Before RuPaul’s Drag Race, there was LGBTQ+ haven Finocchio’s Club in San Francisco

SAN FRANCISCO (KGO) — ABC7 is celebrating LGBTQ+ History Month with a look back at nightlife hotspots for generations of people. Long before RuPaul’s Drag Race, there was Finocchio in San Francisco. For visitors, it was an opportunity to see men dressed as women. For workers, it was a safe haven to express themselves in a time when being yourself was illegal.

At the corner of Broadway and Kearny in the North Beach neighborhood of San Francisco, there are few signs of Finocchio’s former nightclub.

“It’s kind of emotional,” Holatta Tyme said.

For 63 years, Finocchio’s has been the place to see what we now call drag.

“Drag was not mainstream,” Tyme said. “So that’s where you came to see a drag queen and fabulous impersonators. We had jugglers and (a) ventriloquist and belly dancers and all kinds of craziness.”

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Holotta Tyme performed at Finocchio’s which dubbed itself “America’s quirkiest nightclub” until it closed in 1999.

The club started out as a speakeasy during prohibition.

“And there was a step in the back,” Eric Jorgensen said. “And there were comedians, singers, ventriloquists and other types of acts there.

He started working at Finocchio when he was 12 years old. His grandparents created the club.

“There was a guy who came and did a Sophie Tucker impersonation, he was a very famous comedian singer of the time,” Jorgensen said. “The crowd in the bar went crazy about it. And little by little the crowd got too crowded for this little place.”

In 1936, Finocchio picked up his wigs and moved to Broadway, the heart of the city’s nightlife.

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“It was a great place to bring your friends from out of town for a little shock value of a show,” Jorgensen said. “It was a good clean show. It lasted about an hour and 20 minutes. You could have a few drinks and while you enjoyed the show.”

The club has been packed with crowds for decades. A trip to the city by the bay was not complete without a visit to Finocchio. The shows were so popular that tour buses regularly dropped people off at its doorstep. The performers were occasional guests on local late-night talk shows due to the then risque nature of their routines.

“It was kind of shocking to see that this beautiful woman on stage that you’re looking at isn’t a woman, it’s a man dressed as a woman,” Jorgensen said. “But damn it, she’s a woman in my eyes.”

It was popular with sailors visiting San Francisco during World War II. I watched the Beatnik movement from its doors, I saw the Summer of Love, the Vietnam War and the AIDS crisis come and go.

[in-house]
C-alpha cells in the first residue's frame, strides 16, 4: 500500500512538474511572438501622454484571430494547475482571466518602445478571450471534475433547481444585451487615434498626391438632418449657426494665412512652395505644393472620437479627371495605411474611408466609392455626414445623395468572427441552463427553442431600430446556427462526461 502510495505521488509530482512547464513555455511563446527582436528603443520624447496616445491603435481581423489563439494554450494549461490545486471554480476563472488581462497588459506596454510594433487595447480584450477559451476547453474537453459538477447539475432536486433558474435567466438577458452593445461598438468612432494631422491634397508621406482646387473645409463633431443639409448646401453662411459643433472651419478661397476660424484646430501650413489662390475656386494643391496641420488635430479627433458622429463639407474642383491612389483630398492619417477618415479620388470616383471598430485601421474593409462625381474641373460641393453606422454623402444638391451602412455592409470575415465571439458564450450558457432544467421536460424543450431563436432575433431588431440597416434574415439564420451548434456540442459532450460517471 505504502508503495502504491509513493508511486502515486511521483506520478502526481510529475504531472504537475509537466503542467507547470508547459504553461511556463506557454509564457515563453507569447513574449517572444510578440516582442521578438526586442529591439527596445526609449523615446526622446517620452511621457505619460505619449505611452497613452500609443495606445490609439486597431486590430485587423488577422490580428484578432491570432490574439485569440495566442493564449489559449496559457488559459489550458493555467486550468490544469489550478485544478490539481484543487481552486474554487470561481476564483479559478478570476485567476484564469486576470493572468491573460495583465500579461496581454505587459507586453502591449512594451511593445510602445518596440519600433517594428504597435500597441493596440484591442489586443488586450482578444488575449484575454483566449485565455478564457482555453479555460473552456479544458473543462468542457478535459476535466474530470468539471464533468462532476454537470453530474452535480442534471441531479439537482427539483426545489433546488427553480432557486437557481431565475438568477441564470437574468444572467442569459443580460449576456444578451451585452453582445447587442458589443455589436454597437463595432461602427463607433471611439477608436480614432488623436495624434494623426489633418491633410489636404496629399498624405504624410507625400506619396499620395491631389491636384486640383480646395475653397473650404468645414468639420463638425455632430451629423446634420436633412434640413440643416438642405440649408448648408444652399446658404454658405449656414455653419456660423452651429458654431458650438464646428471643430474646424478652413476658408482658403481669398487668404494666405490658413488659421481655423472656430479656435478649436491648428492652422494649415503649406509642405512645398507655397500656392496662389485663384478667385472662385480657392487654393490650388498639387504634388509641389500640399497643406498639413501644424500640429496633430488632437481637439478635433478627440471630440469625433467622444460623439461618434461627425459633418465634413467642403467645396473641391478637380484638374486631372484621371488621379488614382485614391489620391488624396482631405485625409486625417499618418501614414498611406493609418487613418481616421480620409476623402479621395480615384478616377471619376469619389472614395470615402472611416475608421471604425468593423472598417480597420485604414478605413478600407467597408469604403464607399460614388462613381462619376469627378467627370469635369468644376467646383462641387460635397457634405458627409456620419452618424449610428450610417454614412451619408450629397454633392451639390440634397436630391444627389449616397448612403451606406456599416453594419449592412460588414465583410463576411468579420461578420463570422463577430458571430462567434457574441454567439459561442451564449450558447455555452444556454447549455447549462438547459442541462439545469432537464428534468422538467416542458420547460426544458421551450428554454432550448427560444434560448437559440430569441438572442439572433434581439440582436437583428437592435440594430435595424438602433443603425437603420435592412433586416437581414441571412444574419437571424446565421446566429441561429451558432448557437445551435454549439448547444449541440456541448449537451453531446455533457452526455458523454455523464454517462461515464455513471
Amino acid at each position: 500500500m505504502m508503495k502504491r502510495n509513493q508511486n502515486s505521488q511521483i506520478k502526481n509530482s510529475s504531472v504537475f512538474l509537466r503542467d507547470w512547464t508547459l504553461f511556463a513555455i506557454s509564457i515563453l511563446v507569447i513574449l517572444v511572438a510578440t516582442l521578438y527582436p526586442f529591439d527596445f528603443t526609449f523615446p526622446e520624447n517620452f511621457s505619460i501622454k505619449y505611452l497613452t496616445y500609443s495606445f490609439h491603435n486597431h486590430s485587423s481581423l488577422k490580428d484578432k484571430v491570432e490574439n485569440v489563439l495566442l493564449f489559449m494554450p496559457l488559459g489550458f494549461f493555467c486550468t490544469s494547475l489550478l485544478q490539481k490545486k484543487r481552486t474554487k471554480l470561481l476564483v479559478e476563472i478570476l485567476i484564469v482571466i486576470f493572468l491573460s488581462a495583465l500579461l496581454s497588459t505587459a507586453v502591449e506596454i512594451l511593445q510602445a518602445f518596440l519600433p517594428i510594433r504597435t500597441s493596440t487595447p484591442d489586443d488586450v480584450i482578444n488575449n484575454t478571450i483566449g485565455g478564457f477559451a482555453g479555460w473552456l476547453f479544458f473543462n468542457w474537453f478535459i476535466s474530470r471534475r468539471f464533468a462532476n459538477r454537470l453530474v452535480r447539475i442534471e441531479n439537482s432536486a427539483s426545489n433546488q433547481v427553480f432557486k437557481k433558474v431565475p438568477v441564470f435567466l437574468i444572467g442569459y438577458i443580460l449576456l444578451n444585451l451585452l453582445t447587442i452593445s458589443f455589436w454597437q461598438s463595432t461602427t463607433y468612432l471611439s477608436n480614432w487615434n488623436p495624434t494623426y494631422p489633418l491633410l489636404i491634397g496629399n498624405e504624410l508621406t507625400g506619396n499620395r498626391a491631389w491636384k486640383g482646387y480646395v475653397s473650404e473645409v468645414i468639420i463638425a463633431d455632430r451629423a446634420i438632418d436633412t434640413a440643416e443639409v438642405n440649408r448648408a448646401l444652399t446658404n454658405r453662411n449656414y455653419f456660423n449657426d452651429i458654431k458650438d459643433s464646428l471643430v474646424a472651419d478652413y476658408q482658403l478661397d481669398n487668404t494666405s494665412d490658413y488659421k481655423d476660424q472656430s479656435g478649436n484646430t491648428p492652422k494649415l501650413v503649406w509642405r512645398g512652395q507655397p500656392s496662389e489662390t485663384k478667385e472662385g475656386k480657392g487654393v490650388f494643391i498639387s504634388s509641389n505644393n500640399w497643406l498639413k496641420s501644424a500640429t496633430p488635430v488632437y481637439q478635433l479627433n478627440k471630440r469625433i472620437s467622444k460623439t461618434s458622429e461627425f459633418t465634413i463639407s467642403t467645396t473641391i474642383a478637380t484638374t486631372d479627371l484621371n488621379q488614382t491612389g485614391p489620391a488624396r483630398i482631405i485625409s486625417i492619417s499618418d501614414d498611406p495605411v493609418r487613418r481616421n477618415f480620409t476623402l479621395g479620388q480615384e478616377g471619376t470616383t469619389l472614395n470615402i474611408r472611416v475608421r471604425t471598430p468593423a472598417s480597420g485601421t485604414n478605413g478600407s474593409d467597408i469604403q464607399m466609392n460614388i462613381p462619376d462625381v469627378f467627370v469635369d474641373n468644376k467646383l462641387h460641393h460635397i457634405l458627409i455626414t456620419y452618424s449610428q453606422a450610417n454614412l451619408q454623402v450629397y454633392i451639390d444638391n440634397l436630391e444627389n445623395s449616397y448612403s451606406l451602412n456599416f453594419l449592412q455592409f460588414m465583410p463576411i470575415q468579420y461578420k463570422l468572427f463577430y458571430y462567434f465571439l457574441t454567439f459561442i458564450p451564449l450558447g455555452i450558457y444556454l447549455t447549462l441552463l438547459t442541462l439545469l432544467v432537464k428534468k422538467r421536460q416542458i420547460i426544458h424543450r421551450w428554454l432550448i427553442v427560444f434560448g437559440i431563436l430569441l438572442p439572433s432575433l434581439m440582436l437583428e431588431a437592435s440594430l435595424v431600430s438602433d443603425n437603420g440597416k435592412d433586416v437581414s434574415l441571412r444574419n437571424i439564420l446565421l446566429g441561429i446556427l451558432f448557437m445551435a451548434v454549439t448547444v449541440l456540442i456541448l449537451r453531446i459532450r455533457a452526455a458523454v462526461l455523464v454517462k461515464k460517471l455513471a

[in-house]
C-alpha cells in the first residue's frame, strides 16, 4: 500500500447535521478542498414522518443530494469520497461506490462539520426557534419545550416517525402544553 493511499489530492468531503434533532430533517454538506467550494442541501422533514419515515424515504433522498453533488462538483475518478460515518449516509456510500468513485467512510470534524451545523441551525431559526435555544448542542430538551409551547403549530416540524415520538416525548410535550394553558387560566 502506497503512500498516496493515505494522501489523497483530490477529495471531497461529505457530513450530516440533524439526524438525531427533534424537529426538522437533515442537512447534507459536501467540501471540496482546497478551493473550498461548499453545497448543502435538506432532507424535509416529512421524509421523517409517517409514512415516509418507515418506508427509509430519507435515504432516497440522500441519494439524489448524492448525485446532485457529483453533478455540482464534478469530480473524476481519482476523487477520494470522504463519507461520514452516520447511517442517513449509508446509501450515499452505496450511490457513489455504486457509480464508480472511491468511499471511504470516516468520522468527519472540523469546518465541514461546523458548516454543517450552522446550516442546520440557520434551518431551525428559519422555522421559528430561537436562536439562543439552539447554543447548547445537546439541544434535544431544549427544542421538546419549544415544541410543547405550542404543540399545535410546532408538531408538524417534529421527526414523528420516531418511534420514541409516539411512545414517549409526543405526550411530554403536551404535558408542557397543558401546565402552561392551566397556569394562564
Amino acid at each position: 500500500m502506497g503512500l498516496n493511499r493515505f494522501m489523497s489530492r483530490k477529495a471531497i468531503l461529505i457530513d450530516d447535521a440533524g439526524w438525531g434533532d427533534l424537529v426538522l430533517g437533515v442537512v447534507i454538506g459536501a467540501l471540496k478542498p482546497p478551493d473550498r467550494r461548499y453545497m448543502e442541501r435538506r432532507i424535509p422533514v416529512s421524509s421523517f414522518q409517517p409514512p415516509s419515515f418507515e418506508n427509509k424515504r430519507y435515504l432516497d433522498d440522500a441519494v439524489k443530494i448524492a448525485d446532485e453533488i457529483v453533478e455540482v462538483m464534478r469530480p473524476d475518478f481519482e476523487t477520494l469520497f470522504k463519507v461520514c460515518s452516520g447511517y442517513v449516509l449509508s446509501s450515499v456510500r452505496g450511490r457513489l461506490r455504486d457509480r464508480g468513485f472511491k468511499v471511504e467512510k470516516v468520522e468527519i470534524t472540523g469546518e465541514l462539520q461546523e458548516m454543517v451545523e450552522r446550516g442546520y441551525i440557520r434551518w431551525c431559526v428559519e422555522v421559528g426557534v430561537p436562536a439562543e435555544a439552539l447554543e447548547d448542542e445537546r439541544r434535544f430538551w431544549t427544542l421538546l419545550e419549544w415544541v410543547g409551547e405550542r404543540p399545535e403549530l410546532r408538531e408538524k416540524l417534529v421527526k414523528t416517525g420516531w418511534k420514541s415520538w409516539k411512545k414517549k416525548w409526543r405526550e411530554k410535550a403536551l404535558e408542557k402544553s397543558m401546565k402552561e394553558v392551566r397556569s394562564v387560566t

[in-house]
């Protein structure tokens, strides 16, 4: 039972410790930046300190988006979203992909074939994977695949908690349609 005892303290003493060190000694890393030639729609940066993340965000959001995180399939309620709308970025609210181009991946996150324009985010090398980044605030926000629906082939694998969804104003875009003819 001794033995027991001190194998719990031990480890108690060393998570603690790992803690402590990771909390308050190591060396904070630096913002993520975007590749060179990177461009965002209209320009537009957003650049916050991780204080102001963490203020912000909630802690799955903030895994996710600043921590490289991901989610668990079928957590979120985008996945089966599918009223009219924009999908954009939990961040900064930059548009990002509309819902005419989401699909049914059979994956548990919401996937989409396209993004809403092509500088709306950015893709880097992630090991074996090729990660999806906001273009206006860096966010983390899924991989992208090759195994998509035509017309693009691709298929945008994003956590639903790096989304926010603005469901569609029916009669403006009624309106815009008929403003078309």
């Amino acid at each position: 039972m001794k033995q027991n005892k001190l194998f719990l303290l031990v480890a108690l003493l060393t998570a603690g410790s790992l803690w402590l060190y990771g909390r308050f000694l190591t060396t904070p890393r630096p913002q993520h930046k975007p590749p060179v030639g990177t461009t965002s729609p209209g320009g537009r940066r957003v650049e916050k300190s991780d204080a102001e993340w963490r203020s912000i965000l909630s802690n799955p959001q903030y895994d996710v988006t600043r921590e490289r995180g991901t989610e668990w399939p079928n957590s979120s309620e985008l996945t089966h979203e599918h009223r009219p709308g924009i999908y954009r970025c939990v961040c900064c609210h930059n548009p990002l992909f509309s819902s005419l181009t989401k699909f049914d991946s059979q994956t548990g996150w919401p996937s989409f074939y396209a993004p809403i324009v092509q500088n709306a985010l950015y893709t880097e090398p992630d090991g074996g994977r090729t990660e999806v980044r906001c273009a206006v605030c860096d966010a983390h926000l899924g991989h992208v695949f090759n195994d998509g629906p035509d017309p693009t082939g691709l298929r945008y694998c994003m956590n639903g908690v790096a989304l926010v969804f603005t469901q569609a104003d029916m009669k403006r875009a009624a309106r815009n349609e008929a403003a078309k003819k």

“The artists, for the most part, were gay,” Jorgensen said. “Many of them were married, had wives, but I think they may have been bisexual as well. A lot of the waiters were gay.”

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By the end of the last century, drag performances had grown in popularity. The old vaudeville-style shows created by Joesph Finocchio nearly seven decades earlier were no longer popular. His widow, Eve, decided it was time to close the club’s doors in 1999.

“I think I took it for granted,” Tyme said. “You know, when I left my dressing room and closed the door and walked out, I didn’t really think about it for quite a while. Now I realize how historic this space is and important.”

The Finocchios donated their lavish costumes, photos and programs to the GLBT Historical Society.

For much of Finocchio’s existence, performers had to be careful. The city enacted the cross-dressing law in 1863. It wasn’t repealed until 1974, meaning anyone leaving the club dressed as a woman could be arrested for indecency.

“We weren’t drag queens, we were impersonators,” Tyme said. “Or Eve Finocchio liked to say we were male actors. We were drag, but we weren’t drag queens.”

“If they walked out of the entertainment space, it would be considered public cross-dressing, which has been criminalized,” said historian and filmmaker Susan Stryker, who helped clear Finocchio. “It’s like they could exist in the spotlight, but they’ve been criminalized outside of the spotlight.”

Among the boxes of ephemera are clues to the lives of the performers. Items like pill boxes that once contained female hormones.

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“Some of these people were straight, some were gay,” Stryker said. “They all had a knack for so-called ‘feminine imitation’.”

Stryker helped clean Finocchio for the museum. She says the club’s history also includes trans women.

“But it only really started, I would say, in the late 1950s, early 1960s, and then over the decades,” she said. “Like in the 1970s, 80s and 90s. A lot of artists in that era were people we might call trans women.”

Jorgens adds: “I think we gave the people who made this entertainment, this art, a safe place for them to show their art and show their talent. We had a great run.”

“It’s an important part of our history, a very important part of our history, which I think gets lost a lot of time. I think very honestly, if it wasn’t for Finocchio, I’m not sure that we would have trolled or female impersonation on TV I mean, 63 years old, he still holds the record for the longest running female impersonation show in the world.

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